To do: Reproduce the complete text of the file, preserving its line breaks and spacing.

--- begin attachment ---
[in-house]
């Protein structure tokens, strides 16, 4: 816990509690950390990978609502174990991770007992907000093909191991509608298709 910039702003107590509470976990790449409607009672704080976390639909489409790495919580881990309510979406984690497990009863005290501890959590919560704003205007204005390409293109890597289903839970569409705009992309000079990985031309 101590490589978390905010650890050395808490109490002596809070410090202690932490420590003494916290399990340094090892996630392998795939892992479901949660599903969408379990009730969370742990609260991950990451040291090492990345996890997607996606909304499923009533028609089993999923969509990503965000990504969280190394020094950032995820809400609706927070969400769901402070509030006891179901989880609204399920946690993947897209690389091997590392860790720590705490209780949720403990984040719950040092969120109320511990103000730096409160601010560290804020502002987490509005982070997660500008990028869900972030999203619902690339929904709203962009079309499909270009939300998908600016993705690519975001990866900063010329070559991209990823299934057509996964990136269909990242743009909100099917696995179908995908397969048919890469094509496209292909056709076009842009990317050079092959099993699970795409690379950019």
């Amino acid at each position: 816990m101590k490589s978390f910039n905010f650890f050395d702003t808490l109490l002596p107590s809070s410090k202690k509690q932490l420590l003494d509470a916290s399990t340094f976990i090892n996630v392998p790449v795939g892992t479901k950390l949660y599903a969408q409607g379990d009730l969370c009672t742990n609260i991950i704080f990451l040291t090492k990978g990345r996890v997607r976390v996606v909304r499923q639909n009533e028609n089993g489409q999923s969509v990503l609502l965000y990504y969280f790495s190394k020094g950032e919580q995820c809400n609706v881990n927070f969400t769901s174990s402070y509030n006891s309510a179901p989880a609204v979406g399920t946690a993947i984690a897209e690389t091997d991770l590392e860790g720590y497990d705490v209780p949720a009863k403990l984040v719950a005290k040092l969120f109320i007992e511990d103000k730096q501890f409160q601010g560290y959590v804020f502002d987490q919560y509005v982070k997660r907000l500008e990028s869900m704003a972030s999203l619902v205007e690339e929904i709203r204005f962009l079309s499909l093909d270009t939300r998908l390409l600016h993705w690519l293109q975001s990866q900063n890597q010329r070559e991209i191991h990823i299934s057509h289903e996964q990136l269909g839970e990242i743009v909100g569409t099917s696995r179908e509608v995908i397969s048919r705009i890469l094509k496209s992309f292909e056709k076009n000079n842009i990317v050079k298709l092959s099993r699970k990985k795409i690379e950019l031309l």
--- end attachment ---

[in-house]
């Protein structure tokens, strides 16, 4: 816990509690950390990978609502174990991770007992907000093909191991509608298709 910039702003107590509470976990790449409607009672704080976390639909489409790495919580881990309510979406984690497990009863005290501890959590919560704003205007204005390409293109890597289903839970569409705009992309000079990985031309 101590490589978390905010650890050395808490109490002596809070410090202690932490420590003494916290399990340094090892996630392998795939892992479901949660599903969408379990009730969370742990609260991950990451040291090492990345996890997607996606909304499923009533028609089993999923969509990503965000990504969280190394020094950032995820809400609706927070969400769901402070509030006891179901989880609204399920946690993947897209690389091997590392860790720590705490209780949720403990984040719950040092969120109320511990103000730096409160601010560290804020502002987490509005982070997660500008990028869900972030999203619902690339929904709203962009079309499909270009939300998908600016993705690519975001990866900063010329070559991209990823299934057509996964990136269909990242743009909100099917696995179908995908397969048919890469094509496209292909056709076009842009990317050079092959099993699970795409690379950019």
């Amino acid at each position: 816990m101590k490589s978390f910039n905010f650890f050395d702003t808490l109490l002596p107590s809070s410090k202690k509690q932490l420590l003494d509470a916290s399990t340094f976990i090892n996630v392998p790449v795939g892992t479901k950390l949660y599903a969408q409607g379990d009730l969370c009672t742990n609260i991950i704080f990451l040291t090492k990978g990345r996890v997607r976390v996606v909304r499923q639909n009533e028609n089993g489409q999923s969509v990503l609502l965000y990504y969280f790495s190394k020094g950032e919580q995820c809400n609706v881990n927070f969400t769901s174990s402070y509030n006891s309510a179901p989880a609204v979406g399920t946690a993947i984690a897209e690389t091997d991770l590392e860790g720590y497990d705490v209780p949720a009863k403990l984040v719950a005290k040092l969120f109320i007992e511990d103000k730096q501890f409160q601010g560290y959590v804020f502002d987490q919560y509005v982070k997660r907000l500008e990028s869900m704003a972030s999203l619902v205007e690339e929904i709203r204005f962009l079309s499909l093909d270009t939300r998908l390409l600016h993705w690519l293109q975001s990866q900063n890597q010329r070559e991209i191991h990823i299934s057509h289903e996964q990136l269909g839970e990242i743009v909100g569409t099917s696995r179908e509608v995908i397969s048919r705009i890469l094509k496209s992309f292909e056709k076009n000079n842009i990317v050079k298709l092959s099993r699970k990985k795409i690379e950019l031309l």